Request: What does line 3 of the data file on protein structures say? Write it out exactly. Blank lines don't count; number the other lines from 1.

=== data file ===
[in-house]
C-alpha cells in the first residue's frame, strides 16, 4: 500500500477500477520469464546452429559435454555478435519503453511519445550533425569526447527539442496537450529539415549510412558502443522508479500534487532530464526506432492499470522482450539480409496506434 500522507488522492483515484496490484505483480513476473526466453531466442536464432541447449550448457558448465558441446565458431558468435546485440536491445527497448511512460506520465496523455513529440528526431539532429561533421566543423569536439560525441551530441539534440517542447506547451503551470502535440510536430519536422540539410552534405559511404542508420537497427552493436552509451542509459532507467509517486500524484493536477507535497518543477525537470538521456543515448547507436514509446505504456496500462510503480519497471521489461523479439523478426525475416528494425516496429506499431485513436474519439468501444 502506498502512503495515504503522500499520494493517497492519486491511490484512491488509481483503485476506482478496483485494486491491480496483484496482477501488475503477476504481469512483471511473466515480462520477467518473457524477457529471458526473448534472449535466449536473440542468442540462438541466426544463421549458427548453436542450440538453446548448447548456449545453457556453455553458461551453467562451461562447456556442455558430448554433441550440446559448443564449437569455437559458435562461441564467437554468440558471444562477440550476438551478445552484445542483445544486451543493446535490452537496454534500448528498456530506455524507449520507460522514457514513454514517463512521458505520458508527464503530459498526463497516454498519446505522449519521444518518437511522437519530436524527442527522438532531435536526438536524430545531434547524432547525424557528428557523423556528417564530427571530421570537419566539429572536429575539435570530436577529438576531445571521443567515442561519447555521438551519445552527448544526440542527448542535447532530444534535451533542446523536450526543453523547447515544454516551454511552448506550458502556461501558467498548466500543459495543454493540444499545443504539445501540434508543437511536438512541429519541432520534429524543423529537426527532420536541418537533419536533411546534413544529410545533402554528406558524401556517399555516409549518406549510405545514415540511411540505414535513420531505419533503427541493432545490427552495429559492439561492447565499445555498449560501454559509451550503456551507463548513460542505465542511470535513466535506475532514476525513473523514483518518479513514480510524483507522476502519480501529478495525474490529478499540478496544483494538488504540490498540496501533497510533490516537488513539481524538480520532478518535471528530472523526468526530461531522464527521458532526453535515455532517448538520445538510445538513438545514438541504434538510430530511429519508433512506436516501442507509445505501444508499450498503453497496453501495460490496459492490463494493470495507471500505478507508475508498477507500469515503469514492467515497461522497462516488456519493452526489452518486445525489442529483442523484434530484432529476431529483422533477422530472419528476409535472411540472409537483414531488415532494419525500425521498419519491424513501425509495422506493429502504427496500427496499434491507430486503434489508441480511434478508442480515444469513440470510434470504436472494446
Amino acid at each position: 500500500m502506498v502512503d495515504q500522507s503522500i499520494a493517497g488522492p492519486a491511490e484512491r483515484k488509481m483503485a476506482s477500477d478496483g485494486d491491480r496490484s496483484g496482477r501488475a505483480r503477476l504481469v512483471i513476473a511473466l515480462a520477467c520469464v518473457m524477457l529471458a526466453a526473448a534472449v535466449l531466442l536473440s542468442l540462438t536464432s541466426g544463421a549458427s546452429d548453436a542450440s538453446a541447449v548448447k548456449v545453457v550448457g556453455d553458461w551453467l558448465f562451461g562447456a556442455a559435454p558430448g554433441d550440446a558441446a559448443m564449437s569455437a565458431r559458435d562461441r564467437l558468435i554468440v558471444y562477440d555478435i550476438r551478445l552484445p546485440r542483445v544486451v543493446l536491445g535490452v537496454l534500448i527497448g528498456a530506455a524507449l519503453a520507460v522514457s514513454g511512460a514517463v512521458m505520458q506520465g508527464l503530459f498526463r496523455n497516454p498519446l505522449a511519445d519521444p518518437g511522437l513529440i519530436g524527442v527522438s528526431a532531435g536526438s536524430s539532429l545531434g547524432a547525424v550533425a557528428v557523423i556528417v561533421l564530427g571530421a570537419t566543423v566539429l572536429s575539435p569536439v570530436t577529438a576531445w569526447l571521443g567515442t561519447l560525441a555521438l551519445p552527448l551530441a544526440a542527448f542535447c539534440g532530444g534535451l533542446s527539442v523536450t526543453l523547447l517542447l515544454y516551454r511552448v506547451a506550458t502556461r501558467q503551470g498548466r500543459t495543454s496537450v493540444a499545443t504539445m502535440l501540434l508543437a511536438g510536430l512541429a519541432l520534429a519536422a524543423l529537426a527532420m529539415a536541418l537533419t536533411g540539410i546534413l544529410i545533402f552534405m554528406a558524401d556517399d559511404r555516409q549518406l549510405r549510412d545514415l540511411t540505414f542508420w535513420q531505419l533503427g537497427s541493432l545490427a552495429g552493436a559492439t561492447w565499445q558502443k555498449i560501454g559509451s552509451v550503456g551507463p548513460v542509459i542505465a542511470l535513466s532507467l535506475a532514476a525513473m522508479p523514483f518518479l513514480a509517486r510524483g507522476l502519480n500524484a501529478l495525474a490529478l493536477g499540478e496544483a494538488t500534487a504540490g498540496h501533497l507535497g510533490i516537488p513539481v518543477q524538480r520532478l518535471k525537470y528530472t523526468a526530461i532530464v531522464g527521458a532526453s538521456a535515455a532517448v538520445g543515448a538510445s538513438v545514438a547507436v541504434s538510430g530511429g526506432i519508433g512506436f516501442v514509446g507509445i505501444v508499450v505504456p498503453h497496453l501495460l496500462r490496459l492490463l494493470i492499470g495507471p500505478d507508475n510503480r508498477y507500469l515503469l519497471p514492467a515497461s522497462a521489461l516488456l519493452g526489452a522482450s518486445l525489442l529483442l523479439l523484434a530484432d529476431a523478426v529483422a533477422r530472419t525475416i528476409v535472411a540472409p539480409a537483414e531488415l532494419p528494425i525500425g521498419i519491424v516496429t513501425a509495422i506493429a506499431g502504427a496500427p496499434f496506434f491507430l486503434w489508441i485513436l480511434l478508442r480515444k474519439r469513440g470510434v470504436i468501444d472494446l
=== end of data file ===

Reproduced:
Amino acid at each position: 500500500m502506498v502512503d495515504q500522507s503522500i499520494a493517497g488522492p492519486a491511490e484512491r483515484k488509481m483503485a476506482s477500477d478496483g485494486d491491480r496490484s496483484g496482477r501488475a505483480r503477476l504481469v512483471i513476473a511473466l515480462a520477467c520469464v518473457m524477457l529471458a526466453a526473448a534472449v535466449l531466442l536473440s542468442l540462438t536464432s541466426g544463421a549458427s546452429d548453436a542450440s538453446a541447449v548448447k548456449v545453457v550448457g556453455d553458461w551453467l558448465f562451461g562447456a556442455a559435454p558430448g554433441d550440446a558441446a559448443m564449437s569455437a565458431r559458435d562461441r564467437l558468435i554468440v558471444y562477440d555478435i550476438r551478445l552484445p546485440r542483445v544486451v543493446l536491445g535490452v537496454l534500448i527497448g528498456a530506455a524507449l519503453a520507460v522514457s514513454g511512460a514517463v512521458m505520458q506520465g508527464l503530459f498526463r496523455n497516454p498519446l505522449a511519445d519521444p518518437g511522437l513529440i519530436g524527442v527522438s528526431a532531435g536526438s536524430s539532429l545531434g547524432a547525424v550533425a557528428v557523423i556528417v561533421l564530427g571530421a570537419t566543423v566539429l572536429s575539435p569536439v570530436t577529438a576531445w569526447l571521443g567515442t561519447l560525441a555521438l551519445p552527448l551530441a544526440a542527448f542535447c539534440g532530444g534535451l533542446s527539442v523536450t526543453l523547447l517542447l515544454y516551454r511552448v506547451a506550458t502556461r501558467q503551470g498548466r500543459t495543454s496537450v493540444a499545443t504539445m502535440l501540434l508543437a511536438g510536430l512541429a519541432l520534429a519536422a524543423l529537426a527532420m529539415a536541418l537533419t536533411g540539410i546534413l544529410i545533402f552534405m554528406a558524401d556517399d559511404r555516409q549518406l549510405r549510412d545514415l540511411t540505414f542508420w535513420q531505419l533503427g537497427s541493432l545490427a552495429g552493436a559492439t561492447w565499445q558502443k555498449i560501454g559509451s552509451v550503456g551507463p548513460v542509459i542505465a542511470l535513466s532507467l535506475a532514476a525513473m522508479p523514483f518518479l513514480a509517486r510524483g507522476l502519480n500524484a501529478l495525474a490529478l493536477g499540478e496544483a494538488t500534487a504540490g498540496h501533497l507535497g510533490i516537488p513539481v518543477q524538480r520532478l518535471k525537470y528530472t523526468a526530461i532530464v531522464g527521458a532526453s538521456a535515455a532517448v538520445g543515448a538510445s538513438v545514438a547507436v541504434s538510430g530511429g526506432i519508433g512506436f516501442v514509446g507509445i505501444v508499450v505504456p498503453h497496453l501495460l496500462r490496459l492490463l494493470i492499470g495507471p500505478d507508475n510503480r508498477y507500469l515503469l519497471p514492467a515497461s522497462a521489461l516488456l519493452g526489452a522482450s518486445l525489442l529483442l523479439l523484434a530484432d529476431a523478426v529483422a533477422r530472419t525475416i528476409v535472411a540472409p539480409a537483414e531488415l532494419p528494425i525500425g521498419i519491424v516496429t513501425a509495422i506493429a506499431g502504427a496500427p496499434f496506434f491507430l486503434w489508441i485513436l480511434l478508442r480515444k474519439r469513440g470510434v470504436i468501444d472494446l